That would be the final (box score), as St Louis had no better luck against the Atlanta bullpen than they did against Morton.
It was a welcomed breakthrough for an under-achieving Atlanta team that is still looking up at the .500 mark (they are 31-35) in mid-June.
For the Cardinals, it is a continuation of a troubling team slump. Shut out, now, for the second time in 5 games, St Louis has managed just 9 runs over its last 6 games. It’s a tumble that has seen them hit just .180 (32 for 178) and slug just .258. They have just 8 extra base hits over those 6 games. Their runs per game for the month of June has fallen to a humbling 2.93.
Among the head-shaking numbers that accompany this offensive brown-out is a sudden inability to hit when ahead in the count. Across all of the National League, batters that are ahead in the count are slashing .276/.476/.499/.975. Over their last six games, St Louis is an amazing 5 for 47 (all singles) when hitting ahead in the count – a .106 batting average.
As it was last night, it’s been a combination of pitchers executing excellent pitches when behind in the count, and Cardinal batters coming up just late when they don’t.
Carlson – who flew out on that 3-2 pitch in the seventh – is one of several Cardinals who have struggled lately when ahead in the count. In the month of June, Dylan is 4 for 21 (.190) when hitting ahead in the count.
Sustaining offense is much more difficult when your clean-up hitter struggles – and Nolan Arenado is scuffling as much as you are ever likely to see him. In his first at bat of the second Cub game, he hit a home run off of Kyle Hendricks. He is 0-for-17 since then. After a hot start to the month, Nolan is hitting just .231 (12 for 52) in June.
His big hit Wednesday night against Miami notwithstanding, June has been a struggling month for Yadier Molina. Hitless in three at bats last night, Yadi is just 2 for 20 (.100) over the last 6 games, and hitting .146 (6 for 41) over his last 13 games. Molina hasn’t had an extra-base hit in 14 games, and is hitting .162 (6 for 37) in 12 games in June.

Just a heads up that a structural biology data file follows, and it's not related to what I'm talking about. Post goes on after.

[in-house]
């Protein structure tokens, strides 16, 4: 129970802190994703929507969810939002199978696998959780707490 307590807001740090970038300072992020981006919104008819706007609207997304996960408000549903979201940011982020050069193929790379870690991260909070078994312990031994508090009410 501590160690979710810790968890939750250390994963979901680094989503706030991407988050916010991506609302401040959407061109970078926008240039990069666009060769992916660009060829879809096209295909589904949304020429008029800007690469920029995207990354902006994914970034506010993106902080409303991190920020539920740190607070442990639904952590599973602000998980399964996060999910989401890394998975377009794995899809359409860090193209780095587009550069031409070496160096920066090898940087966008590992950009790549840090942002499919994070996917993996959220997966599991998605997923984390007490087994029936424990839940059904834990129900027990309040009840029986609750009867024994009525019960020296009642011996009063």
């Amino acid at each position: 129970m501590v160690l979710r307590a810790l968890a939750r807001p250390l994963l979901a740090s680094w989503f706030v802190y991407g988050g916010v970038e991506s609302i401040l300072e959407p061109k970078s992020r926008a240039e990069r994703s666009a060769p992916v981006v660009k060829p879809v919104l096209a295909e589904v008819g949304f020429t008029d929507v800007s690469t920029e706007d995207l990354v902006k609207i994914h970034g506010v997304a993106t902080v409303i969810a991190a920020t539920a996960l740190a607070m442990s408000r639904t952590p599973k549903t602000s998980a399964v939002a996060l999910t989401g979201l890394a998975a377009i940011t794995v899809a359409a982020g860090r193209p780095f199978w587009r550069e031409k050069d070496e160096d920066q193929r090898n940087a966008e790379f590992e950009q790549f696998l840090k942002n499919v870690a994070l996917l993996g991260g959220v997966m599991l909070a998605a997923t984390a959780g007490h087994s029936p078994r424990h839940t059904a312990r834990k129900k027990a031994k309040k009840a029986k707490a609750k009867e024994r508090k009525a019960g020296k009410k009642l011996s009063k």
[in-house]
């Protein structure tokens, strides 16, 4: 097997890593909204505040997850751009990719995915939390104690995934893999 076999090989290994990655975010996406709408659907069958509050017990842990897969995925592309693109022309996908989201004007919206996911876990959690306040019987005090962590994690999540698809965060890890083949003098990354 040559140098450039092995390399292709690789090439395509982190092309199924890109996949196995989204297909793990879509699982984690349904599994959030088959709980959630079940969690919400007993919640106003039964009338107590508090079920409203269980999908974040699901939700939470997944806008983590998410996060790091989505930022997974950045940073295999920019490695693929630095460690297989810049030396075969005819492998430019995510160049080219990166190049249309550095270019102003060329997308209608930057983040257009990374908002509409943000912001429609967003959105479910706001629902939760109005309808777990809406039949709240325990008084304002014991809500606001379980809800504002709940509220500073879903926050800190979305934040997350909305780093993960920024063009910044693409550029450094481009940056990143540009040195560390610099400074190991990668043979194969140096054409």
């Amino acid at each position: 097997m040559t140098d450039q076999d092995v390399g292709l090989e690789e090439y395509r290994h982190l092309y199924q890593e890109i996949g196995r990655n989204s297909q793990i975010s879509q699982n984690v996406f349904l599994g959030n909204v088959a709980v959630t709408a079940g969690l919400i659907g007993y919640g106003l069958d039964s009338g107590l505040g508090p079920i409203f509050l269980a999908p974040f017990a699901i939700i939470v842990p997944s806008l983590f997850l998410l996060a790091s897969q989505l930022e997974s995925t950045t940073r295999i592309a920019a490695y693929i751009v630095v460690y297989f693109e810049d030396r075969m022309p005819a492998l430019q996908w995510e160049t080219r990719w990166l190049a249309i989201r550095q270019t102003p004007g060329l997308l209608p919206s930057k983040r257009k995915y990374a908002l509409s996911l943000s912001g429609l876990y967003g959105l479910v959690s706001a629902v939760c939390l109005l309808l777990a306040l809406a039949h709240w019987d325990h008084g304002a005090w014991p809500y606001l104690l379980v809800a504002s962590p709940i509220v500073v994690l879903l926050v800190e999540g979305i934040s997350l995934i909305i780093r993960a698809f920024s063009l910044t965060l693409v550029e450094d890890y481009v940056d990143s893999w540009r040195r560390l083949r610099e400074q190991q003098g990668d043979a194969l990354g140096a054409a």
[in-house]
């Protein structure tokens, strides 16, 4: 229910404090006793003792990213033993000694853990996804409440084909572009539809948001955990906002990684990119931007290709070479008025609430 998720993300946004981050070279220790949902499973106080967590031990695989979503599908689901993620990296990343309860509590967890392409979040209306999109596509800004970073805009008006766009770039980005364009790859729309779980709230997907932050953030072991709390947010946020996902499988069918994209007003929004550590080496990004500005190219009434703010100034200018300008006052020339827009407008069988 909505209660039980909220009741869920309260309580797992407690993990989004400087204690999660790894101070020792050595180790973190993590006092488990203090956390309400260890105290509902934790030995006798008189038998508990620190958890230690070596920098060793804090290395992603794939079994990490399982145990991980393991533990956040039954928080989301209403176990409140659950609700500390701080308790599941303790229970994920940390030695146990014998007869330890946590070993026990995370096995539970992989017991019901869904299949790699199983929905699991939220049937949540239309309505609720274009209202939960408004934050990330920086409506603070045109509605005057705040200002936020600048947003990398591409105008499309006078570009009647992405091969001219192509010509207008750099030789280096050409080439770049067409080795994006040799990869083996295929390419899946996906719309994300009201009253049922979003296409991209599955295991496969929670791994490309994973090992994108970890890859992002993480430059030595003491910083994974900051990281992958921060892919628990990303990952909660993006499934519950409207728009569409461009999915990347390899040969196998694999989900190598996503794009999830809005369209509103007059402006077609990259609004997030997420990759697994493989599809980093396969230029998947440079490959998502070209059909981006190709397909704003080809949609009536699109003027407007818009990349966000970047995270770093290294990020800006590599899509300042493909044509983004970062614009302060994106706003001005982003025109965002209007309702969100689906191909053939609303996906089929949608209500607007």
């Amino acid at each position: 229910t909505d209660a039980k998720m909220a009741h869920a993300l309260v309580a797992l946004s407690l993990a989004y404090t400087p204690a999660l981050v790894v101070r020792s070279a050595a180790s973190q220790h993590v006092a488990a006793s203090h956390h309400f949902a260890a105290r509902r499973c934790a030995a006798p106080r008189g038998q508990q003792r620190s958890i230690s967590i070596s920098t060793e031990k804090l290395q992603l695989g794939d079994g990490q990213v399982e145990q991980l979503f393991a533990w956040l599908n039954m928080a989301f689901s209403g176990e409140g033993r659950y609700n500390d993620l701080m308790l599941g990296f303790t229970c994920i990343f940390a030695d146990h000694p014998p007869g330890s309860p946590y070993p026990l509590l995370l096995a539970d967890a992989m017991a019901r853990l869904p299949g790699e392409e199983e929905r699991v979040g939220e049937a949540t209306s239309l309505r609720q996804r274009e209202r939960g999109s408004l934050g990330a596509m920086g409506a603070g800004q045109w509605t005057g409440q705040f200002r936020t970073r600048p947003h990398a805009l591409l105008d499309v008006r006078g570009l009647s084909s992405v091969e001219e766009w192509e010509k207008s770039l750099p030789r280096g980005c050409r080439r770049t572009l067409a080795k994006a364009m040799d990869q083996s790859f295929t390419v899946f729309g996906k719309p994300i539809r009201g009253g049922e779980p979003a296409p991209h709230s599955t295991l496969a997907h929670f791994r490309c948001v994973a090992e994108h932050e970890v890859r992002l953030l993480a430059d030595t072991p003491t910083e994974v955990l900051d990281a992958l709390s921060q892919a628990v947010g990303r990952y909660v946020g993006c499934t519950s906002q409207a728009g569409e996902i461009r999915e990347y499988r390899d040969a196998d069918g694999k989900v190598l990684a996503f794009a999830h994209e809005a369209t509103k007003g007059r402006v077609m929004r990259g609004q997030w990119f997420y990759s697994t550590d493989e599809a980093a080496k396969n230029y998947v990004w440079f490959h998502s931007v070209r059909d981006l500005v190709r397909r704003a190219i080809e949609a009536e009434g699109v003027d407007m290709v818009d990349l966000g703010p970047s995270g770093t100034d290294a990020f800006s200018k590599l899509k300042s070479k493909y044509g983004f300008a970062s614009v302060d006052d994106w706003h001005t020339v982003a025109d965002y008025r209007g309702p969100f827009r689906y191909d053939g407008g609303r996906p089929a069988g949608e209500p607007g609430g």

Molina grounded to third on a 2-1 pitch in the eighth inning. Having a fine year overall, Molina has struggled throughout when ahead in the count. He is 0 for 12 this month when he has the pitcher at a disadvantage. For the season, in at bats when he is ahead in the count, Yadi is 6 for 38 (.158) with no extra-base hits.
Ponce de Leon
In a season where his team desperately needs him to step up, Daniel Ponce de Leon continues to scuffle. Remembering that Daniel began the year in the rotation, Ponce de Leon may be deep in the running for the most disappointing of all the 2021 Cardinals so far. Last night, Daniel allowed an inherited runner to score, and allowed another run of his own – all in just 7 batters faced. Daniel has now allowed runs in 6 of his last 9 appearances, yielding a total of 9 runs (8 earned) in just 11 innings (a 6.55 ERA). Of the 14 hits he’s given up in those innings, 8 have gone for extra-bases (6 doubles and 2 home runs). The last 53 batters to face him are hitting a lusty .318 with a .519 slugging percentage.
In just three inning on Thursday evening, Atlanta scored more runs (4) than Miami scored (3) in their entire three game series against the Cards.
My Designated Hitter Rant
Every year now, baseball purists in the National League are continuously threatened with the permanent infliction of the designated hitter. Last year, I responded with an extensive rant against the DH. While trying to update that document, I managed to delete it. So, I have re-written it here. The hope is to set forth a reasonable argument for keeping the DH far, far away from National League parks. I encourage you to read it and pass it along to other like-minded fans of this great old game.